The MPs said the DfT made a number of mistakes when identifying the amount of risk capital it required from bidders to balance the riskiness of their bid.

The report said the department's "blinkered and rushed approach meant the competition was not run properly" and that it had been a mistake "not to have a single person responsible for the project from beginning to end".

Launching the report today, the committee's chairman Margaret Hodge (Lab: Barking) said: "The DfT's complete lack of common sense in the way it ran the West Coast franchise competition has landed the taxpayer with a bill of £50 million at the very least.

"If you factor in the cost of delays to investment on the line, and the potential knock-on effect on other franchise competitions, then the final cost to the taxpayer will be very much larger."

She went on: "The franchising process was littered with basic errors. Senior management did not have proper oversight of the project. Cuts in staffing and in consultancy budgets contributed to a lack of key skills.

"We are astonished that the Permanent Secretary did not oversee the project because he was told he could not see all the information which might have enabled him to challenge the processes, although it was one of the most important tasks for which the department is responsible.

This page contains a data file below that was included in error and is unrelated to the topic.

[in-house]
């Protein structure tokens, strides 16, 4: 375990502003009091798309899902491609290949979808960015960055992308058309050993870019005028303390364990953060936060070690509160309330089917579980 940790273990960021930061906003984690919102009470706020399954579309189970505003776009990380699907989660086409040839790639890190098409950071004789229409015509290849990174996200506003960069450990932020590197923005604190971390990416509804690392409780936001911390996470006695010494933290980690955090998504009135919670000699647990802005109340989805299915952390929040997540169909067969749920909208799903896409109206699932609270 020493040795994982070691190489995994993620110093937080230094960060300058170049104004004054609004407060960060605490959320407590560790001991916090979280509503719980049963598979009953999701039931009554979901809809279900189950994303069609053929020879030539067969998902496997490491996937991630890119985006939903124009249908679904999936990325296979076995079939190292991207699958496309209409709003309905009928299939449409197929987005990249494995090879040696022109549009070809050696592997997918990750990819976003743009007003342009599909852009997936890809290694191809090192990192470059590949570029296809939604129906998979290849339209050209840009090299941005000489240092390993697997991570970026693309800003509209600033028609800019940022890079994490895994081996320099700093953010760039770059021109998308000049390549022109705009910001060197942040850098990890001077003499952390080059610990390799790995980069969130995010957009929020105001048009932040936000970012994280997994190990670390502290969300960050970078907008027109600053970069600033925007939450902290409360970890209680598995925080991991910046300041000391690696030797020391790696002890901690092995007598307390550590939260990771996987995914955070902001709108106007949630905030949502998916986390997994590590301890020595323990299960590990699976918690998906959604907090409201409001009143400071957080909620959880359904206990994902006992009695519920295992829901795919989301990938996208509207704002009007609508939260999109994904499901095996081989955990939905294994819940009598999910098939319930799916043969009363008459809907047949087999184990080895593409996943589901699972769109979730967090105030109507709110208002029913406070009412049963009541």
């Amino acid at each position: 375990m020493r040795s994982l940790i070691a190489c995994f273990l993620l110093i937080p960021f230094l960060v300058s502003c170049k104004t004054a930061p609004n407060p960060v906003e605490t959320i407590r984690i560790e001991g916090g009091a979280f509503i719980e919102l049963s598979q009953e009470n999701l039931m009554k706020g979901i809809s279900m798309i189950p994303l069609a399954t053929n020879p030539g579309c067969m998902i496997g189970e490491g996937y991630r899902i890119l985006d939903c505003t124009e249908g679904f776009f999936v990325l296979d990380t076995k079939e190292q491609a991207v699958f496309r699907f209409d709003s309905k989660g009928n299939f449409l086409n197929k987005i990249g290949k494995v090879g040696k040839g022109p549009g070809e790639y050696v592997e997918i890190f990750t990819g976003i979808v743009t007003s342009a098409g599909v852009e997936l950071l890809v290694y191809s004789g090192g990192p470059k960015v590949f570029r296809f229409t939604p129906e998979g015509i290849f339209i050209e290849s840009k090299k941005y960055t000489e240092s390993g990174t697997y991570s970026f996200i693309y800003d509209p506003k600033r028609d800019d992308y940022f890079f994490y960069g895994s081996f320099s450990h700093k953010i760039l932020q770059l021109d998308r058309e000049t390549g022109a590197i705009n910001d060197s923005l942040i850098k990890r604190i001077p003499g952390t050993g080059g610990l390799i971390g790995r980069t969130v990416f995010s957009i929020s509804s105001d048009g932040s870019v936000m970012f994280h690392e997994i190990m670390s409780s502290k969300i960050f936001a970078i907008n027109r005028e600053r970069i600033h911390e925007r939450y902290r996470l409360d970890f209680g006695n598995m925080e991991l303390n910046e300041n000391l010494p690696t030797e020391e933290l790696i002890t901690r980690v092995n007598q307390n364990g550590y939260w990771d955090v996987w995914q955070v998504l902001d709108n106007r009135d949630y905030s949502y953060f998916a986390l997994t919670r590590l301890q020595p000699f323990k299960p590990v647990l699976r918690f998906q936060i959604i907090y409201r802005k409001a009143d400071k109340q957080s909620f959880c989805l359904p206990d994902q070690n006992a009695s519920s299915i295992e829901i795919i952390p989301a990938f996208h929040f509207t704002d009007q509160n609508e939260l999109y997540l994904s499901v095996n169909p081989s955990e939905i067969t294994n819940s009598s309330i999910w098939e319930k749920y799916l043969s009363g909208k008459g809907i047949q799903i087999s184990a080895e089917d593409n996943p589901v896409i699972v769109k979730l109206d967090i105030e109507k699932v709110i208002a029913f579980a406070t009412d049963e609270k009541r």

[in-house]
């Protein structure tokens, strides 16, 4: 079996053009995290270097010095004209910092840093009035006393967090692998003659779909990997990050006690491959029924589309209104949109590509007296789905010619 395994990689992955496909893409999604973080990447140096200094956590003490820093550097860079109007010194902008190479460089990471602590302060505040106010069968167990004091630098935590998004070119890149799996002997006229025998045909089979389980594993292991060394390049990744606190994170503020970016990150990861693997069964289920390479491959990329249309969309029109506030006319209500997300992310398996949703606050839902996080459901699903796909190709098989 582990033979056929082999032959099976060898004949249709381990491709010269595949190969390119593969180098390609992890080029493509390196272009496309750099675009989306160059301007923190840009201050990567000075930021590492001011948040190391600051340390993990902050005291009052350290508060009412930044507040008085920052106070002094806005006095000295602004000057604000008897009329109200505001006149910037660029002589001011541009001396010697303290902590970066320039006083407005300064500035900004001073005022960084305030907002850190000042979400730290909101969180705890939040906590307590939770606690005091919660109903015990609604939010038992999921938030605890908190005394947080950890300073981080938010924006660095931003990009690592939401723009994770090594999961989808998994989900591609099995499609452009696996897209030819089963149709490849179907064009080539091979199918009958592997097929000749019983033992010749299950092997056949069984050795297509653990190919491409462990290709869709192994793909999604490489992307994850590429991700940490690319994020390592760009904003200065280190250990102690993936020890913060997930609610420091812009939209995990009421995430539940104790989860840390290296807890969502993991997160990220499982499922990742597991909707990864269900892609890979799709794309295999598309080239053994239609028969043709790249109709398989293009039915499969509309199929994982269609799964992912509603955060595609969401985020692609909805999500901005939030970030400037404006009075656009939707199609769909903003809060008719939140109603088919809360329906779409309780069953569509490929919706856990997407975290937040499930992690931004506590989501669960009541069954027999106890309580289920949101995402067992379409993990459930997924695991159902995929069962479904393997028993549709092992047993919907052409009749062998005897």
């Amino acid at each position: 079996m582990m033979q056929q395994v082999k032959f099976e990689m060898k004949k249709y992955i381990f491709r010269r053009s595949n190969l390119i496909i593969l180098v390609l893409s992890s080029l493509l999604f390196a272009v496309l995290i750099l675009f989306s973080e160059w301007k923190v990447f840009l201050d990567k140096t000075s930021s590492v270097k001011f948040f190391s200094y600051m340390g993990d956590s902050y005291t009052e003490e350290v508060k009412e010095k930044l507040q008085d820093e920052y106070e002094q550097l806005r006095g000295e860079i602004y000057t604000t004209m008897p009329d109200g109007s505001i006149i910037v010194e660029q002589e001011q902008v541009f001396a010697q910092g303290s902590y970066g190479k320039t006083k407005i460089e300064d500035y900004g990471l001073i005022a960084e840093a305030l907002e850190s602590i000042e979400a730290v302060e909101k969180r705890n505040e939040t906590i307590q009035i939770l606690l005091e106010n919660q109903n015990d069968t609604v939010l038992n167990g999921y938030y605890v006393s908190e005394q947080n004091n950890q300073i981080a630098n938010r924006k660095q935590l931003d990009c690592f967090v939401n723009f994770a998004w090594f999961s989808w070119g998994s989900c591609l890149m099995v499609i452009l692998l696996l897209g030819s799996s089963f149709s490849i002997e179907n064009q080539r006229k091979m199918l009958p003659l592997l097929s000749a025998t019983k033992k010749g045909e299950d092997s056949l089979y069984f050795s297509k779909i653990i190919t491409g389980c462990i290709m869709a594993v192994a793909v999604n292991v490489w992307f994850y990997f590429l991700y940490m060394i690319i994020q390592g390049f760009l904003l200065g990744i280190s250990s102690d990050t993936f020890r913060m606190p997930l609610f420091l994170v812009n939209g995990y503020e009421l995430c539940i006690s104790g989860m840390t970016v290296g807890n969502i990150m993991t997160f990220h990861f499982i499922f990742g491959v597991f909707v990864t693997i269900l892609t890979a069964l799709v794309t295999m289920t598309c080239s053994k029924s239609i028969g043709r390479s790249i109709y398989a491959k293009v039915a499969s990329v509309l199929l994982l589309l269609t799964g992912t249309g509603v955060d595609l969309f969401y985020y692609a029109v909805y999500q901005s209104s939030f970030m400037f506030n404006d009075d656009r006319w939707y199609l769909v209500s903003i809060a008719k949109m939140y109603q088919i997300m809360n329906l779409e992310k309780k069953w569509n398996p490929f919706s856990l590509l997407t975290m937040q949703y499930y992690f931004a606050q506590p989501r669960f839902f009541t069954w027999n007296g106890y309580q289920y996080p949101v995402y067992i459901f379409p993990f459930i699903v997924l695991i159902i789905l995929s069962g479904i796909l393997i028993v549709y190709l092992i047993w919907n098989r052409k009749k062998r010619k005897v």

"Given that the department got it so wrong over this competition, we must feel concern over how properly it will handle future projects, including HS2 and Thameslink."

Bob Crow, leader of the RMT transport union, said: "The stench from the fall-out of the West Coast franchise continues to hang over Britain's transport industry as it becomes clearer with every examination that the ministers responsible for this shambles could not be trusted to run a whelk stall let alone multi-billion Government contracts.